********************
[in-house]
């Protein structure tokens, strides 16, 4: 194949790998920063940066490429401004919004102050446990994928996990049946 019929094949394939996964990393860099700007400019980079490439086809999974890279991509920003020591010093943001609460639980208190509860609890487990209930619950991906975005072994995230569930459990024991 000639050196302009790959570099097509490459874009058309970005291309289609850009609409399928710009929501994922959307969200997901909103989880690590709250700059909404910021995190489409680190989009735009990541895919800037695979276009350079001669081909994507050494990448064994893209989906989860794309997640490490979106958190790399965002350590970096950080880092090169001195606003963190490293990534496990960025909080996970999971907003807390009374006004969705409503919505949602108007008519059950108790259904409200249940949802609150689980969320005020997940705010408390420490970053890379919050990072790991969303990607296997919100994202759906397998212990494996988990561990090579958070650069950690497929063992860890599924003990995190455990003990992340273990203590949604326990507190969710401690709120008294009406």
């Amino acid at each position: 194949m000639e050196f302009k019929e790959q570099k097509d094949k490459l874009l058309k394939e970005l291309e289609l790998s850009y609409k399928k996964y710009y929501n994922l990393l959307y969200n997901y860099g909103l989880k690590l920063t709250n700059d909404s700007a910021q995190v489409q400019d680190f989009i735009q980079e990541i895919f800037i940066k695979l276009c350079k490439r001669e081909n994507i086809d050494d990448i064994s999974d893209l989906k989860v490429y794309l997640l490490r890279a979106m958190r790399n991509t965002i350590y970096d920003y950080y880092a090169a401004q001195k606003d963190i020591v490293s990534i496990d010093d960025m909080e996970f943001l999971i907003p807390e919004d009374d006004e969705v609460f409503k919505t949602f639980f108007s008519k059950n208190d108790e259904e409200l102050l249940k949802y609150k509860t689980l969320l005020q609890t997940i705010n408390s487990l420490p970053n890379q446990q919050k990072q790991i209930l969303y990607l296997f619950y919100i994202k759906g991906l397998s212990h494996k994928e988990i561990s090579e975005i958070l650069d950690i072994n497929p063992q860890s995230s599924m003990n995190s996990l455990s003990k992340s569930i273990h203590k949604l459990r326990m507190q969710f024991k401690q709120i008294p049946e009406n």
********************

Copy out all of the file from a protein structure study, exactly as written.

[in-house]
């Protein structure tokens, strides 16, 4: 194949790998920063940066490429401004919004102050446990994928996990049946 019929094949394939996964990393860099700007400019980079490439086809999974890279991509920003020591010093943001609460639980208190509860609890487990209930619950991906975005072994995230569930459990024991 000639050196302009790959570099097509490459874009058309970005291309289609850009609409399928710009929501994922959307969200997901909103989880690590709250700059909404910021995190489409680190989009735009990541895919800037695979276009350079001669081909994507050494990448064994893209989906989860794309997640490490979106958190790399965002350590970096950080880092090169001195606003963190490293990534496990960025909080996970999971907003807390009374006004969705409503919505949602108007008519059950108790259904409200249940949802609150689980969320005020997940705010408390420490970053890379919050990072790991969303990607296997919100994202759906397998212990494996988990561990090579958070650069950690497929063992860890599924003990995190455990003990992340273990203590949604326990507190969710401690709120008294009406």
């Amino acid at each position: 194949m000639e050196f302009k019929e790959q570099k097509d094949k490459l874009l058309k394939e970005l291309e289609l790998s850009y609409k399928k996964y710009y929501n994922l990393l959307y969200n997901y860099g909103l989880k690590l920063t709250n700059d909404s700007a910021q995190v489409q400019d680190f989009i735009q980079e990541i895919f800037i940066k695979l276009c350079k490439r001669e081909n994507i086809d050494d990448i064994s999974d893209l989906k989860v490429y794309l997640l490490r890279a979106m958190r790399n991509t965002i350590y970096d920003y950080y880092a090169a401004q001195k606003d963190i020591v490293s990534i496990d010093d960025m909080e996970f943001l999971i907003p807390e919004d009374d006004e969705v609460f409503k919505t949602f639980f108007s008519k059950n208190d108790e259904e409200l102050l249940k949802y609150k509860t689980l969320l005020q609890t997940i705010n408390s487990l420490p970053n890379q446990q919050k990072q790991i209930l969303y990607l296997f619950y919100i994202k759906g991906l397998s212990h494996k994928e988990i561990s090579e975005i958070l650069d950690i072994n497929p063992q860890s995230s599924m003990n995190s996990l455990s003990k992340s569930i273990h203590k949604l459990r326990m507190q969710f024991k401690q709120i008294p049946e009406n």